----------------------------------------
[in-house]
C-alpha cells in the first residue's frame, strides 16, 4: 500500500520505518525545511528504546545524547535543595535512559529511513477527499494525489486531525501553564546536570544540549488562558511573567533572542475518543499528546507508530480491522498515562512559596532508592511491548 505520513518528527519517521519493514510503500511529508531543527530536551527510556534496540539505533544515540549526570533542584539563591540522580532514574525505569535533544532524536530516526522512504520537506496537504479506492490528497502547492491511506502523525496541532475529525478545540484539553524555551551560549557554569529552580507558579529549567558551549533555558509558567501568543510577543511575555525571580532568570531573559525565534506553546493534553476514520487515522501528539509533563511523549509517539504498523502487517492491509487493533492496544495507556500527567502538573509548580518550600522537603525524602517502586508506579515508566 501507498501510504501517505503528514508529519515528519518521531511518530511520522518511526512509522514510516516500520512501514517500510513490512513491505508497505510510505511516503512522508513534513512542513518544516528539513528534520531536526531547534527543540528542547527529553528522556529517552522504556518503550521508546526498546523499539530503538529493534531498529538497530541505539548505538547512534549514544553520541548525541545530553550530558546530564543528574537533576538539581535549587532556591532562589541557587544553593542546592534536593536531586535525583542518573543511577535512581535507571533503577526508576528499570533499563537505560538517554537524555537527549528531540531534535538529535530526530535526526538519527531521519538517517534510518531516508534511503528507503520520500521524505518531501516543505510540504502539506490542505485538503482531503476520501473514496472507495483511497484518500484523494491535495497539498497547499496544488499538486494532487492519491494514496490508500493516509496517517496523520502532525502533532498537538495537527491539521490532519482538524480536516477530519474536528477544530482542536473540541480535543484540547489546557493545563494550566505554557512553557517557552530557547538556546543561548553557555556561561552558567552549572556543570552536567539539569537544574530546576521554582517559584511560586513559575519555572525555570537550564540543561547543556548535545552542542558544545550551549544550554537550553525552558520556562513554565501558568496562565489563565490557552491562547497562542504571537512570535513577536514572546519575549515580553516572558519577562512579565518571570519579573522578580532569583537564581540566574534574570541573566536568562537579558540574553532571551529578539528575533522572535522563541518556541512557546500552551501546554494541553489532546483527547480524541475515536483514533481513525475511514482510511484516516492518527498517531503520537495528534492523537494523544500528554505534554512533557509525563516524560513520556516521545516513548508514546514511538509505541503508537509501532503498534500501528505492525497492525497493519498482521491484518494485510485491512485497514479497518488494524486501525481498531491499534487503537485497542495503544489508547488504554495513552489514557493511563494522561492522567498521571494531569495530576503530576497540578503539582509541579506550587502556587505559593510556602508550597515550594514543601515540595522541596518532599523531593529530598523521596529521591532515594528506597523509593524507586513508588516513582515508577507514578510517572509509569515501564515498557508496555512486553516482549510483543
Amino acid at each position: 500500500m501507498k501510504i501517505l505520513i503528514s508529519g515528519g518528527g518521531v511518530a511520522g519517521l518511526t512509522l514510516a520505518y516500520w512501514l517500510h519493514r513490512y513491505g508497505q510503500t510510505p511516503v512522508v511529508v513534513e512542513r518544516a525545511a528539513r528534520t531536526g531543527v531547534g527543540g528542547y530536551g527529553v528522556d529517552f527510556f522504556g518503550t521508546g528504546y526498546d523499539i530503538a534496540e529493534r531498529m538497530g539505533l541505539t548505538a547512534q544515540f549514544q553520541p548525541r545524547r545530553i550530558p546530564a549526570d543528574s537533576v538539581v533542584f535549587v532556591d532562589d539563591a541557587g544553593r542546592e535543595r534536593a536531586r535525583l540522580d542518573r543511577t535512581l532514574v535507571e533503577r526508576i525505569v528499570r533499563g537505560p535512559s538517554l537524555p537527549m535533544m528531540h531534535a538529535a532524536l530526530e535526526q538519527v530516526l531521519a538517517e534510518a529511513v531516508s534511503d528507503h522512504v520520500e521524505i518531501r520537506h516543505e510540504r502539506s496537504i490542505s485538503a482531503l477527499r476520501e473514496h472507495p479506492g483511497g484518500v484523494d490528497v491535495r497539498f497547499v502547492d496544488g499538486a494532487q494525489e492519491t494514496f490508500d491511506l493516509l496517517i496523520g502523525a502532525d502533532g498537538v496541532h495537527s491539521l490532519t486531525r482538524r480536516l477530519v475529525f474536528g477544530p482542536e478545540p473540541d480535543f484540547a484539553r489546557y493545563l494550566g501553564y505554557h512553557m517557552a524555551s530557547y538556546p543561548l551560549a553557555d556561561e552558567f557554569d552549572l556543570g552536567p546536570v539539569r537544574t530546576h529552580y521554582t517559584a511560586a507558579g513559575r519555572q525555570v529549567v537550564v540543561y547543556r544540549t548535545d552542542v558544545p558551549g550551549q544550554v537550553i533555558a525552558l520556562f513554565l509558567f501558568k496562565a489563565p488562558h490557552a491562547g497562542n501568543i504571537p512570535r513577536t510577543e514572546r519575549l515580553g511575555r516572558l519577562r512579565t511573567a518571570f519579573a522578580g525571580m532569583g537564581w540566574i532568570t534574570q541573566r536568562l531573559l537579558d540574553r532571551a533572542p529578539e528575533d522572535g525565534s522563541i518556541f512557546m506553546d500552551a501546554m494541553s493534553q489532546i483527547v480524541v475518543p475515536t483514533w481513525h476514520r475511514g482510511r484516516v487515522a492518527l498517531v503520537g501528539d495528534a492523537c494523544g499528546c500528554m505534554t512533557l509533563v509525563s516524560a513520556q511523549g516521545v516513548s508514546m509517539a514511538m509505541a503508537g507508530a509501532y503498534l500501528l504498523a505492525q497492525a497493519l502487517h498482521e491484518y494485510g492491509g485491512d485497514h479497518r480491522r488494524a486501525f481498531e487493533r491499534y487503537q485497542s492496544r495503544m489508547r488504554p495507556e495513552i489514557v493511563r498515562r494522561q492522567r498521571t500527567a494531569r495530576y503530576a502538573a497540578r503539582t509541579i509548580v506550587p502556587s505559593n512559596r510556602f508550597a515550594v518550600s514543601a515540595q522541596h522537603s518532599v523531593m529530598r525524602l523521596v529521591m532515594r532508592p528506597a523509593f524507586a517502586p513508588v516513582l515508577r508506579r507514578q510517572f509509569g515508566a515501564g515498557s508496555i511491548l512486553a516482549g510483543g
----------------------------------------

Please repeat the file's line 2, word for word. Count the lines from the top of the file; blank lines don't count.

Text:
C-alpha cells in the first residue's frame, strides 16, 4: 500500500520505518525545511528504546545524547535543595535512559529511513477527499494525489486531525501553564546536570544540549488562558511573567533572542475518543499528546507508530480491522498515562512559596532508592511491548 505520513518528527519517521519493514510503500511529508531543527530536551527510556534496540539505533544515540549526570533542584539563591540522580532514574525505569535533544532524536530516526522512504520537506496537504479506492490528497502547492491511506502523525496541532475529525478545540484539553524555551551560549557554569529552580507558579529549567558551549533555558509558567501568543510577543511575555525571580532568570531573559525565534506553546493534553476514520487515522501528539509533563511523549509517539504498523502487517492491509487493533492496544495507556500527567502538573509548580518550600522537603525524602517502586508506579515508566 501507498501510504501517505503528514508529519515528519518521531511518530511520522518511526512509522514510516516500520512501514517500510513490512513491505508497505510510505511516503512522508513534513512542513518544516528539513528534520531536526531547534527543540528542547527529553528522556529517552522504556518503550521508546526498546523499539530503538529493534531498529538497530541505539548505538547512534549514544553520541548525541545530553550530558546530564543528574537533576538539581535549587532556591532562589541557587544553593542546592534536593536531586535525583542518573543511577535512581535507571533503577526508576528499570533499563537505560538517554537524555537527549528531540531534535538529535530526530535526526538519527531521519538517517534510518531516508534511503528507503520520500521524505518531501516543505510540504502539506490542505485538503482531503476520501473514496472507495483511497484518500484523494491535495497539498497547499496544488499538486494532487492519491494514496490508500493516509496517517496523520502532525502533532498537538495537527491539521490532519482538524480536516477530519474536528477544530482542536473540541480535543484540547489546557493545563494550566505554557512553557517557552530557547538556546543561548553557555556561561552558567552549572556543570552536567539539569537544574530546576521554582517559584511560586513559575519555572525555570537550564540543561547543556548535545552542542558544545550551549544550554537550553525552558520556562513554565501558568496562565489563565490557552491562547497562542504571537512570535513577536514572546519575549515580553516572558519577562512579565518571570519579573522578580532569583537564581540566574534574570541573566536568562537579558540574553532571551529578539528575533522572535522563541518556541512557546500552551501546554494541553489532546483527547480524541475515536483514533481513525475511514482510511484516516492518527498517531503520537495528534492523537494523544500528554505534554512533557509525563516524560513520556516521545516513548508514546514511538509505541503508537509501532503498534500501528505492525497492525497493519498482521491484518494485510485491512485497514479497518488494524486501525481498531491499534487503537485497542495503544489508547488504554495513552489514557493511563494522561492522567498521571494531569495530576503530576497540578503539582509541579506550587502556587505559593510556602508550597515550594514543601515540595522541596518532599523531593529530598523521596529521591532515594528506597523509593524507586513508588516513582515508577507514578510517572509509569515501564515498557508496555512486553516482549510483543